Building Complex Forms In Vue

More often than not, web engineers always have causes to build out forms, from simple to complex. It is also a familiar pain in the shoe for engineers how fast codebases get incredibly messy and incongruously lengthy when building large and complex forms. Thus begging the question, “How can this be optimized?”.

Consider a business scenario where we need to build a waitlist that captures the name and email. This scenario only requires two/three input fields, as the case may be, and could be added swiftly with little to no hassle. Now, let us consider a different business scenario where users need to fill out a form with ten input fields in 5 sections. Writing 50 input fields isn’t just a tiring job for the Engineer but also a waste of great technical time. More so, it goes against the infamous “Don’t Repeat Yourself” (DRY) principle.

In this article, we will focus on learning to use the Vue components, the v-model directive, and the Vue props to build complex forms in Vue.

The v-model Directive In Vue

Vue has several unique HTML attributes called directives, which are prefixed with the v-. These directives perform different functions, from rendering data in the DOM to manipulating data.

The v-model is one such directive, and it is responsible for two-way data binding between the form input value and the value stored in the data property. The v-model works with any input element, such as the input or the select elements. Under the hood, it combines the inputted input value and the corresponding change event listener like the following:

<!-- Input element -->
<input v-model="inputValue" type="text">

<!-- Select element -->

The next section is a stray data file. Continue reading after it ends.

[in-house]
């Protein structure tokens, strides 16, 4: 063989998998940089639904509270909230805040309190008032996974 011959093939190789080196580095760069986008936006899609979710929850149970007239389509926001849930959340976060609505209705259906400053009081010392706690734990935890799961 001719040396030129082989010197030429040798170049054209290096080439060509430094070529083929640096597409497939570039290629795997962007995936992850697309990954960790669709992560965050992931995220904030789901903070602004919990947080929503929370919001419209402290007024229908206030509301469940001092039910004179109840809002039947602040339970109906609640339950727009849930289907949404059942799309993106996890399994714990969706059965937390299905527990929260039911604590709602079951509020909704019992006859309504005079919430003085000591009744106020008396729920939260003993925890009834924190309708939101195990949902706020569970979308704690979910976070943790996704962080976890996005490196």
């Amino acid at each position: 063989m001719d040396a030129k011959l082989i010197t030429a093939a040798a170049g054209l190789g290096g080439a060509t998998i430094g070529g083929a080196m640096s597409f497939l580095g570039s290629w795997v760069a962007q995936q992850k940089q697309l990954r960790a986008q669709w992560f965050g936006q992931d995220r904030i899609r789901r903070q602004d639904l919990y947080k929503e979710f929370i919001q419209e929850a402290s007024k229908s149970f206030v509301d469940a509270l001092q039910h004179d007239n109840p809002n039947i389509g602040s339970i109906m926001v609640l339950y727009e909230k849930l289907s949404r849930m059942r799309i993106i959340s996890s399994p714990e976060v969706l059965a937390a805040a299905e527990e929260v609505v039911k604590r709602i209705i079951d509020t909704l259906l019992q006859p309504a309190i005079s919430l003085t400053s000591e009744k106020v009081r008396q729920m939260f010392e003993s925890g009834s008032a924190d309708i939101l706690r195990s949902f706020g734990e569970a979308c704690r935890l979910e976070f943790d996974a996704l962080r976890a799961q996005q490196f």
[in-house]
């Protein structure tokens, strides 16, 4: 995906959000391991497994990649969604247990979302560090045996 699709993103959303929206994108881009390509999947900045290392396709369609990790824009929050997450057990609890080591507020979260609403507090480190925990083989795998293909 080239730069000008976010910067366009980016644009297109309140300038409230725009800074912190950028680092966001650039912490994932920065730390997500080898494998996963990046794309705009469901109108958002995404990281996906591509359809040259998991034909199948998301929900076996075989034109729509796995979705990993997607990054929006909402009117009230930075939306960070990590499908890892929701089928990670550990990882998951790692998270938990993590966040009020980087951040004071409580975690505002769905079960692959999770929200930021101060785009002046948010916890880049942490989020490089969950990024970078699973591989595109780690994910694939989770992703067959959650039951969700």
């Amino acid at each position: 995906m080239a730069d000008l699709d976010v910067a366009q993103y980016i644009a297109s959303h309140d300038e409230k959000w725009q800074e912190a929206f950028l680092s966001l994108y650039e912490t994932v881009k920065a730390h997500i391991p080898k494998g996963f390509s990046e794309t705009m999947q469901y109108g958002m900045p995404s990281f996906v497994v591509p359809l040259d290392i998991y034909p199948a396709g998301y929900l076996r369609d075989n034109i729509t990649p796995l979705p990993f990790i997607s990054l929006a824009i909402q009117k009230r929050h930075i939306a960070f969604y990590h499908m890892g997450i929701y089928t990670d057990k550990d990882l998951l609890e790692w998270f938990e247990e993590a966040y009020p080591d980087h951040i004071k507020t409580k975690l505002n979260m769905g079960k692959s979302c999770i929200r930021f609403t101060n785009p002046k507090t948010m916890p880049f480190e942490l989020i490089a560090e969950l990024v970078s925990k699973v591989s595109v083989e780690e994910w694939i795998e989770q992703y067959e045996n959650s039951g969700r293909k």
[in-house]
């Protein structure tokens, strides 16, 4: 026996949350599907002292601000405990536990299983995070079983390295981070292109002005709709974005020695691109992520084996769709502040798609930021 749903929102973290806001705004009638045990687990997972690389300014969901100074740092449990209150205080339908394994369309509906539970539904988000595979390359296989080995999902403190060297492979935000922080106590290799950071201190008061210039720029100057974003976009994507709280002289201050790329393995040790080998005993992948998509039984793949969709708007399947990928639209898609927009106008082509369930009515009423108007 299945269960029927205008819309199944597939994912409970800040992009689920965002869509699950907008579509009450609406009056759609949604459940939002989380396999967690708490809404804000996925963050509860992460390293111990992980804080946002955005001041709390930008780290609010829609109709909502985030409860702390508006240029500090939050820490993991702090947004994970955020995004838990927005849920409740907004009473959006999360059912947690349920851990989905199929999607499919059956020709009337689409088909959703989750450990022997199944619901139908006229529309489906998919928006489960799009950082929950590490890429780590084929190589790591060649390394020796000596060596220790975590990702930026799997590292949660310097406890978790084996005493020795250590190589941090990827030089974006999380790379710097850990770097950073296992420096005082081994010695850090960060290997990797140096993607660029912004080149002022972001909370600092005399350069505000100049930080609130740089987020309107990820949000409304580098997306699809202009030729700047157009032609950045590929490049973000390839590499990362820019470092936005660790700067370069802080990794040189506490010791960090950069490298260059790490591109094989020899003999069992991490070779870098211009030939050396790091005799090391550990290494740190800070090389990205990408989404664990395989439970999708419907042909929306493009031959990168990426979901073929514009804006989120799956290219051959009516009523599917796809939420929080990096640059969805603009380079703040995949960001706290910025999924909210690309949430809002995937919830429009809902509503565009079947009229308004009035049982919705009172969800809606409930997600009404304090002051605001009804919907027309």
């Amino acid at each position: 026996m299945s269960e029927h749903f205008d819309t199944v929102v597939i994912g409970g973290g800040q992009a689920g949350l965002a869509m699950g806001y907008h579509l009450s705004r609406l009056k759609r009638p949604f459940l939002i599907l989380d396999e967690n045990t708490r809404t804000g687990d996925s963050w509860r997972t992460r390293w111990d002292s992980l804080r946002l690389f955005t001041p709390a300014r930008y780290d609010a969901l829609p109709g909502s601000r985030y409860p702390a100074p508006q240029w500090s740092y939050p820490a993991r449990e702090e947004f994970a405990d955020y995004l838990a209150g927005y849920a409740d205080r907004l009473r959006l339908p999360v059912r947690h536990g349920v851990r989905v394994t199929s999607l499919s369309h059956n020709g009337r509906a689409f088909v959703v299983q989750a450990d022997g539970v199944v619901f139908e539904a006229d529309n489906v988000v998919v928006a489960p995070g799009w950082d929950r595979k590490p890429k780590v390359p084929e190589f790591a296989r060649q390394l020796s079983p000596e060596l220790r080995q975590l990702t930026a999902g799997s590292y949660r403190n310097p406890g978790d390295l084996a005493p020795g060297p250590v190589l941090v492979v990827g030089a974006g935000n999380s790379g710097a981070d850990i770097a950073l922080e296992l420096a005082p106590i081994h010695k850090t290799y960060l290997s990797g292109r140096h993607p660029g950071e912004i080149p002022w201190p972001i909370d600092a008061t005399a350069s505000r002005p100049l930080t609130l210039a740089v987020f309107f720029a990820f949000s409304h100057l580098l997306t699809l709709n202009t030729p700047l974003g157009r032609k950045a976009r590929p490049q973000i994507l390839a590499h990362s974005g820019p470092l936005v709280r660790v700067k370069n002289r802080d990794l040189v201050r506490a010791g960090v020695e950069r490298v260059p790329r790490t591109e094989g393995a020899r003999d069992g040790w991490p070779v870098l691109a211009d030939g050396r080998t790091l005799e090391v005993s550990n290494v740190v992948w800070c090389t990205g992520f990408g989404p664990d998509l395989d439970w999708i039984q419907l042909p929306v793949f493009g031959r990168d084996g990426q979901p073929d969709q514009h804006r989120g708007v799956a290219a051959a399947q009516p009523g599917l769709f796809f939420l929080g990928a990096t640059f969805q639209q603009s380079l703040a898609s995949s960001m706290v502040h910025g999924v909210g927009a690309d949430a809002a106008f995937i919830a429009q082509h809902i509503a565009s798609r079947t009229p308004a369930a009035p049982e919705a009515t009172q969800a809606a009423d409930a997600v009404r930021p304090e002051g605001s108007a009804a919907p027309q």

<select v-model="selectedValue">
  <option value="">Please select the right option</option>
  <option>A</option>
  <option>B</option>
  <option>C</option>
</select>

The input event is used for the <input type= "text"> element. Likewise, for the <select> … </select>, <input type= "checkbox"> and <input type= "radio">, the v-model will, in turn, match the values to a change event.

Components In Vue

Reusability is one of the core principles of Software Engineering, emphasizing on using existing software features or assets in a software project for reasons ranging from minimizing development time to saving cost.

One of the ways we observe reusability in Vue is through the use of components. Vue components are reusable and modular interfaces with their own logic and custom content. Even though they can be nested within each other just as a regular HTML element, they can also work in isolation.

Vue components can be built in two ways as follows:

  • Without the build step,
  • With the build step.

Without The Build Step

Vue components can be created without using the Vue Command Line Interface (CLI). This component creation method defines a JavaScript object in a Vue instance options property. In the code block below, we inlined a JavaScript string that Vue parses on the fly.